What do all of those real estate acronyms in the ads mean?

Don’t be alarmed if you stumble over weird acronyms in a real estate listing. There is a method to the madness of this shorthand (which is mostly adopted by sellers to save money in advertising charges). Here are some abbreviations and the meaning of each, taken from a recent newspaper classified section:

  • assum. fin. — assumable financing
  • dk — deck
  • gar — garage (garden is usually abbreviated “gard”)
  • expansion pot’l — may be extra space on the lot or possibly vertical potential for a top floor or room addition. Verify actual potential by checking local zoning restrictions prior to purchase.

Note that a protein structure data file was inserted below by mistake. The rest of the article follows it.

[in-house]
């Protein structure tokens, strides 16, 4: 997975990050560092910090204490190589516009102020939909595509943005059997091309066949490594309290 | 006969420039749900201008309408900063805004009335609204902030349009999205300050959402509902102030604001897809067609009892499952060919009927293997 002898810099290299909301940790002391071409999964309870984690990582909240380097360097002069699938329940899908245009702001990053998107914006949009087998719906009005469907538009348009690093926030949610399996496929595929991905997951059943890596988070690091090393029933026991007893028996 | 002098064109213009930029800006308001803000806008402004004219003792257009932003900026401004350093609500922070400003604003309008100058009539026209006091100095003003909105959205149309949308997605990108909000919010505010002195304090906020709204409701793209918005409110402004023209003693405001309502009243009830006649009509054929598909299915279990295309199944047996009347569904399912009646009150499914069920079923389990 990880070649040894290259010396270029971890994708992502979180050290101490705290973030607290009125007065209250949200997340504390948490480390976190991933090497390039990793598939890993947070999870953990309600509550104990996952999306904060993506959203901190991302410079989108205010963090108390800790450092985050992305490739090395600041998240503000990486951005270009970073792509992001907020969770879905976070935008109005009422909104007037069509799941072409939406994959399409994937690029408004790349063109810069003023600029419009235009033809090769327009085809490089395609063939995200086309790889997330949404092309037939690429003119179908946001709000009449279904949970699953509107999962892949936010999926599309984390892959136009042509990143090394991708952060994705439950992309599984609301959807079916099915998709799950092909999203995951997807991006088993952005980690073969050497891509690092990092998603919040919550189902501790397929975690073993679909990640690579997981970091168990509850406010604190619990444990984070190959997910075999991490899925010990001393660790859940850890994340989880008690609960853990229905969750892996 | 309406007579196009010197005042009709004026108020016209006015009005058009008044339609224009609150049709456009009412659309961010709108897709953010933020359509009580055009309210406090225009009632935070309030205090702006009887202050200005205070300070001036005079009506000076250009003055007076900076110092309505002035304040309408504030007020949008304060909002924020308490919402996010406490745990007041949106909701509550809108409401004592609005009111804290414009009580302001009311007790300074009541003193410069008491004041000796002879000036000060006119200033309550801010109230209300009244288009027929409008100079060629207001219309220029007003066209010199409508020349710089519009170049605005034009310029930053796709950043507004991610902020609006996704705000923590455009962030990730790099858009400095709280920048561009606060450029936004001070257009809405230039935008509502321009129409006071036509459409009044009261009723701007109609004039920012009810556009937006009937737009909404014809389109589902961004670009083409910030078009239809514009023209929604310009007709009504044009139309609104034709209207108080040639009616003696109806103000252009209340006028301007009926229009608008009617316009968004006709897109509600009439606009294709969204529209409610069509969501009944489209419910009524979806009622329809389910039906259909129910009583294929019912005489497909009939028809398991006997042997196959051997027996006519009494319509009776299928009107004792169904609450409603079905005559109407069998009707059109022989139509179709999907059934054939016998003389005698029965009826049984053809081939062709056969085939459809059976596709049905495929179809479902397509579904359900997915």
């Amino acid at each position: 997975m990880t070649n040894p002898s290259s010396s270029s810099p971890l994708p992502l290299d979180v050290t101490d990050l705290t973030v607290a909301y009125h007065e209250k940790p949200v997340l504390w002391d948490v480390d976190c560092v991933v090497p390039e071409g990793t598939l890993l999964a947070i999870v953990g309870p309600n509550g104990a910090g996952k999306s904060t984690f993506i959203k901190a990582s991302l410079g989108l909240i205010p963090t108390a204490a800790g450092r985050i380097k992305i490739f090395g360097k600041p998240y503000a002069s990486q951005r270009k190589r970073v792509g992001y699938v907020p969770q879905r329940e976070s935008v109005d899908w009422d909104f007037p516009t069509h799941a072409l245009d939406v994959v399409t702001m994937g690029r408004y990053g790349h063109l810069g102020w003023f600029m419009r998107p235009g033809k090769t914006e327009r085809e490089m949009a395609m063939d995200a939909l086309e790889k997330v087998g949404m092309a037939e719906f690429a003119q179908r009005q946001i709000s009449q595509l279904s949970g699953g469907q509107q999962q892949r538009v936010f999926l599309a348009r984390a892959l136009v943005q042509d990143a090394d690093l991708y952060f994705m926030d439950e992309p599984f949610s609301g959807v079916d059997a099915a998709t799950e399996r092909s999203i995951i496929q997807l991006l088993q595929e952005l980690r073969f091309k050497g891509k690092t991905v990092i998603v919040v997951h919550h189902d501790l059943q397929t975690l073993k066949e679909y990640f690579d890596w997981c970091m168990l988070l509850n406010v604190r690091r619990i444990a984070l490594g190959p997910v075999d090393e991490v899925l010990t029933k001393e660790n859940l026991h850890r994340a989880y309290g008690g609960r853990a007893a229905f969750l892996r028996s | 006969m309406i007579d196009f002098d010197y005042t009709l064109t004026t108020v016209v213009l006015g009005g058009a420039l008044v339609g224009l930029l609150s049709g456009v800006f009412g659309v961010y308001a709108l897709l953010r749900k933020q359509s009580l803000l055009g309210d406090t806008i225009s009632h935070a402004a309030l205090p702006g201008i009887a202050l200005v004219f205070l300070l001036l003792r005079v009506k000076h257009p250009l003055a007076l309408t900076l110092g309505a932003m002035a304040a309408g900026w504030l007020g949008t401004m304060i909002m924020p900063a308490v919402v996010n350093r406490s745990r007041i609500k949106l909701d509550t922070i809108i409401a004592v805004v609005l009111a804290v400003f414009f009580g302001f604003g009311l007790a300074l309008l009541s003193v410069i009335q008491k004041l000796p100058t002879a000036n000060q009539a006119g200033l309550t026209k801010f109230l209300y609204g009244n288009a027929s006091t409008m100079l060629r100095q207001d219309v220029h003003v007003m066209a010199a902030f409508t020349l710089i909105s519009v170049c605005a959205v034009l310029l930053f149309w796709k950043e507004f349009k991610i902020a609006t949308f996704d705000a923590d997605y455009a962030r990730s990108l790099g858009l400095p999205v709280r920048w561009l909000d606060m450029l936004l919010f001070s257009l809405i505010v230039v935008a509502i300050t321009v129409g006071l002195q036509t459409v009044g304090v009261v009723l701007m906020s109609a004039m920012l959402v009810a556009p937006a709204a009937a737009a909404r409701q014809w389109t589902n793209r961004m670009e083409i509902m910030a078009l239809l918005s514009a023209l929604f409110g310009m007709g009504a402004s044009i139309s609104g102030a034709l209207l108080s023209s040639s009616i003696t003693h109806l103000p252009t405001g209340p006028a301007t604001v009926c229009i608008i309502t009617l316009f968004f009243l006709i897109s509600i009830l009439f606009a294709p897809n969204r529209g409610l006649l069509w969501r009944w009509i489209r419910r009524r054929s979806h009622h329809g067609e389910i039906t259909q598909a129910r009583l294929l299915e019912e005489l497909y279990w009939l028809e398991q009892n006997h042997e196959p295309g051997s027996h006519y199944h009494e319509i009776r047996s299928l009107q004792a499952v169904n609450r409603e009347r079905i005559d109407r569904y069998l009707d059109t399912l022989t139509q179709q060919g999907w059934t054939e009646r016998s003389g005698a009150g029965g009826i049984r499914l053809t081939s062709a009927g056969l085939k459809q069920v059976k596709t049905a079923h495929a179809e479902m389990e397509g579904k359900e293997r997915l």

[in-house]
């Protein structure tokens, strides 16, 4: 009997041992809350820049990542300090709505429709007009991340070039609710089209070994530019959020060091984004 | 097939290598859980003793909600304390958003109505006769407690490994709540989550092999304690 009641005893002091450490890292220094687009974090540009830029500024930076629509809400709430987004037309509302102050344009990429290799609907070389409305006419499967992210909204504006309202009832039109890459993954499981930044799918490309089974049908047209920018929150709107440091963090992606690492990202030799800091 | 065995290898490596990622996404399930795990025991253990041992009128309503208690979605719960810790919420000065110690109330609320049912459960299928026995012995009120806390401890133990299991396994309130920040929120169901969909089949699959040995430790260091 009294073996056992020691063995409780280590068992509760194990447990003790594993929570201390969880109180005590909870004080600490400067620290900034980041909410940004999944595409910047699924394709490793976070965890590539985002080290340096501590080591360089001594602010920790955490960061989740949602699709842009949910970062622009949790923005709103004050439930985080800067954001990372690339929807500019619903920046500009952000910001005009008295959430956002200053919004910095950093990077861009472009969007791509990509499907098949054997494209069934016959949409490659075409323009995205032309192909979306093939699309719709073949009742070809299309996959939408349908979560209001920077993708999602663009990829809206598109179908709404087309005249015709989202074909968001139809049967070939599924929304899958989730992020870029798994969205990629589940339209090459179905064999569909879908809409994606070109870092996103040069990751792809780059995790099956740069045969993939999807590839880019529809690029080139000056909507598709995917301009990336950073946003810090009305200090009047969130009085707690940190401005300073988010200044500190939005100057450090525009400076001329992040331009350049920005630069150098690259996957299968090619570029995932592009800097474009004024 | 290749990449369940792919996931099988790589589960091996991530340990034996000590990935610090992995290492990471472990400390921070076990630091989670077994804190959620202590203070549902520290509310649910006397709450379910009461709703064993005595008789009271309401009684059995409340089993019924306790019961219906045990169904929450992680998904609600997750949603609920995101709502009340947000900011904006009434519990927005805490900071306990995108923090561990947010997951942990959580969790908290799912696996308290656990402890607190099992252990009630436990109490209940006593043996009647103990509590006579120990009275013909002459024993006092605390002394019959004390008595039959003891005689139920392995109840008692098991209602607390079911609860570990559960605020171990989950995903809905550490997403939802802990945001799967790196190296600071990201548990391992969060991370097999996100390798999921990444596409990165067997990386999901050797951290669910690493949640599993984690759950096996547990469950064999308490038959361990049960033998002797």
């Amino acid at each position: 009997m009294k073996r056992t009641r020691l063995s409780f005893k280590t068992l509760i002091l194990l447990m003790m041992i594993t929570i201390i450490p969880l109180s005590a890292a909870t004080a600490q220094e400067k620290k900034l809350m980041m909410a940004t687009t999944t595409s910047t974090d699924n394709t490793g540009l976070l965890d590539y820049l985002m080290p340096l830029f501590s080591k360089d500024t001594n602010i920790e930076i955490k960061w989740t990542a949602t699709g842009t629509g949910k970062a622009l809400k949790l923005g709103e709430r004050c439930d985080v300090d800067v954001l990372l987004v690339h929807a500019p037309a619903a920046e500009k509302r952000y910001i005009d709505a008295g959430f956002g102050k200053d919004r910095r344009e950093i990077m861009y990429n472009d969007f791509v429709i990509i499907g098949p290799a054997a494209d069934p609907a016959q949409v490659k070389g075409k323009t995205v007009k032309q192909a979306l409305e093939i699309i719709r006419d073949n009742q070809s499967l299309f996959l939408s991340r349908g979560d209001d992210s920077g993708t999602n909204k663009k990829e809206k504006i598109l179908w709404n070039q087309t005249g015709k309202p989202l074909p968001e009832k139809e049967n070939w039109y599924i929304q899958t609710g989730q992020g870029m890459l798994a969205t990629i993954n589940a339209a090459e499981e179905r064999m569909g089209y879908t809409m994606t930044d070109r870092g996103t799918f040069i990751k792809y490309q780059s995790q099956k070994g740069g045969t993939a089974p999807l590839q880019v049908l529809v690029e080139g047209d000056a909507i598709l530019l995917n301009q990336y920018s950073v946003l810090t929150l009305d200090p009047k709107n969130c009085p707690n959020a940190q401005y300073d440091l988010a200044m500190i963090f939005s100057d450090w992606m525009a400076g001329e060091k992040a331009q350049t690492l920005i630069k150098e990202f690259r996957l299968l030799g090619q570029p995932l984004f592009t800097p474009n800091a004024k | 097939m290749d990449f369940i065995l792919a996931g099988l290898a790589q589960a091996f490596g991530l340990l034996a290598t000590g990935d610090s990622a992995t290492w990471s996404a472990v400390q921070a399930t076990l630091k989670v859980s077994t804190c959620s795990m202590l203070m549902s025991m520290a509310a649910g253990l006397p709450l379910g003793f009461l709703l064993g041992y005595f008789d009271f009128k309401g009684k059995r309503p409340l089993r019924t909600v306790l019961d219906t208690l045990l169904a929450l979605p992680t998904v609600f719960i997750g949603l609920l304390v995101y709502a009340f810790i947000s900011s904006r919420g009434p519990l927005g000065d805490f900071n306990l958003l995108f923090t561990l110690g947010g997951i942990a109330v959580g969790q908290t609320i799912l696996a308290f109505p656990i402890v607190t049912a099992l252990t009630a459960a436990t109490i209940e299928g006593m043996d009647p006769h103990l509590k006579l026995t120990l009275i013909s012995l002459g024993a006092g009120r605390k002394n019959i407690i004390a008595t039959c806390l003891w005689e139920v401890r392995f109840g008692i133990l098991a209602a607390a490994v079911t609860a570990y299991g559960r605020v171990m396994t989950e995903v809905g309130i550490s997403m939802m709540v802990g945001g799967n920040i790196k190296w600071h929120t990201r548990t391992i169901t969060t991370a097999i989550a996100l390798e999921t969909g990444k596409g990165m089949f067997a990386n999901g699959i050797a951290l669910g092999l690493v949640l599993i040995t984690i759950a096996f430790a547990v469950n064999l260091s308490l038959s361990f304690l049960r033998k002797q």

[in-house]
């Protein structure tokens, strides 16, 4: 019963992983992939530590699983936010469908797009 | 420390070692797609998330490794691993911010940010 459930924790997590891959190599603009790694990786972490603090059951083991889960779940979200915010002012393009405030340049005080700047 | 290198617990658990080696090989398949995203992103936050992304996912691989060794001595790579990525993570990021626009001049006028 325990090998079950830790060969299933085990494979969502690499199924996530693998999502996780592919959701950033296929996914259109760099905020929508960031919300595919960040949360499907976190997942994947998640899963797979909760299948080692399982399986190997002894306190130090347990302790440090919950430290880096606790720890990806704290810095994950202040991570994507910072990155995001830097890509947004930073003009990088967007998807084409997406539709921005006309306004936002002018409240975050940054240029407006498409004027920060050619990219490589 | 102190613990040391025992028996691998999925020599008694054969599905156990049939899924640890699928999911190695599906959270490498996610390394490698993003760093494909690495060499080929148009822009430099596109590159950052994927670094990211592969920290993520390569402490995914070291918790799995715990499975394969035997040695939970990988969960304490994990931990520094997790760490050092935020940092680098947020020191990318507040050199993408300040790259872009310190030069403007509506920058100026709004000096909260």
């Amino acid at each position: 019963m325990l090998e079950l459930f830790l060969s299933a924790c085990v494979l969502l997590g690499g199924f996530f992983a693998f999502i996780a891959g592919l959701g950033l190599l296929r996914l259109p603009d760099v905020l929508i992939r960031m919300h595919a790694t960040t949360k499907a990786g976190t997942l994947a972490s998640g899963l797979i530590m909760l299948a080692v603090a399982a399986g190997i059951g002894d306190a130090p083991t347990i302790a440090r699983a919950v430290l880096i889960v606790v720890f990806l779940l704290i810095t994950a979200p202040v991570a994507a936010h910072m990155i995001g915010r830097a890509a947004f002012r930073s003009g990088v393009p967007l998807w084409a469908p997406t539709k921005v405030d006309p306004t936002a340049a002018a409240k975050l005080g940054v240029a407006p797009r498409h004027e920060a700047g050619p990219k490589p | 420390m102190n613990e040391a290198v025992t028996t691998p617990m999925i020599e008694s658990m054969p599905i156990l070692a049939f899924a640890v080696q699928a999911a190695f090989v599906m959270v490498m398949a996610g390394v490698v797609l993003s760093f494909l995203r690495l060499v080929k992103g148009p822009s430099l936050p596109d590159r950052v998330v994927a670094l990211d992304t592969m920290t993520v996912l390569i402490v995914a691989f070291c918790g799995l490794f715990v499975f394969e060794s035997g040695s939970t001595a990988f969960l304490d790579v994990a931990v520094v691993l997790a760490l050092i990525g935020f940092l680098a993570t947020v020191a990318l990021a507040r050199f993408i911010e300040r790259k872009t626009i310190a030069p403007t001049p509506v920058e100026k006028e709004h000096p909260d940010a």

• fab pentrm — fabulous pentroom, a room on top, underneath the roof, that sometimes has views
  • FDR — formal dining room (not the former president)
  • frplc, fplc, FP — fireplace
  • grmet kit — gourmet kitchen
  • HDW, HWF, Hdwd — hardwood floors
  • hi ceils — high ceilings
  • In-law potential — the potential for a separate apartment. Sometimes, local zoning codes restrict rentals of such units, so be sure the conversion is legal first.
  • large E-2 plan is one of several floor plans available in a specific building
  • lsd pkg. — leased parking area, may come with an additional cost
  • lo dues — find out just how low these homeowner’s dues are, and in comparison to what?
  • nr bst schls — near the best schools
  • pvt — private
  • pwdr rm — powder room, or half-bath
  • upr- upper floor
  • vw, vu, vws, vus — view(s)
  • Wow! — better check this one out.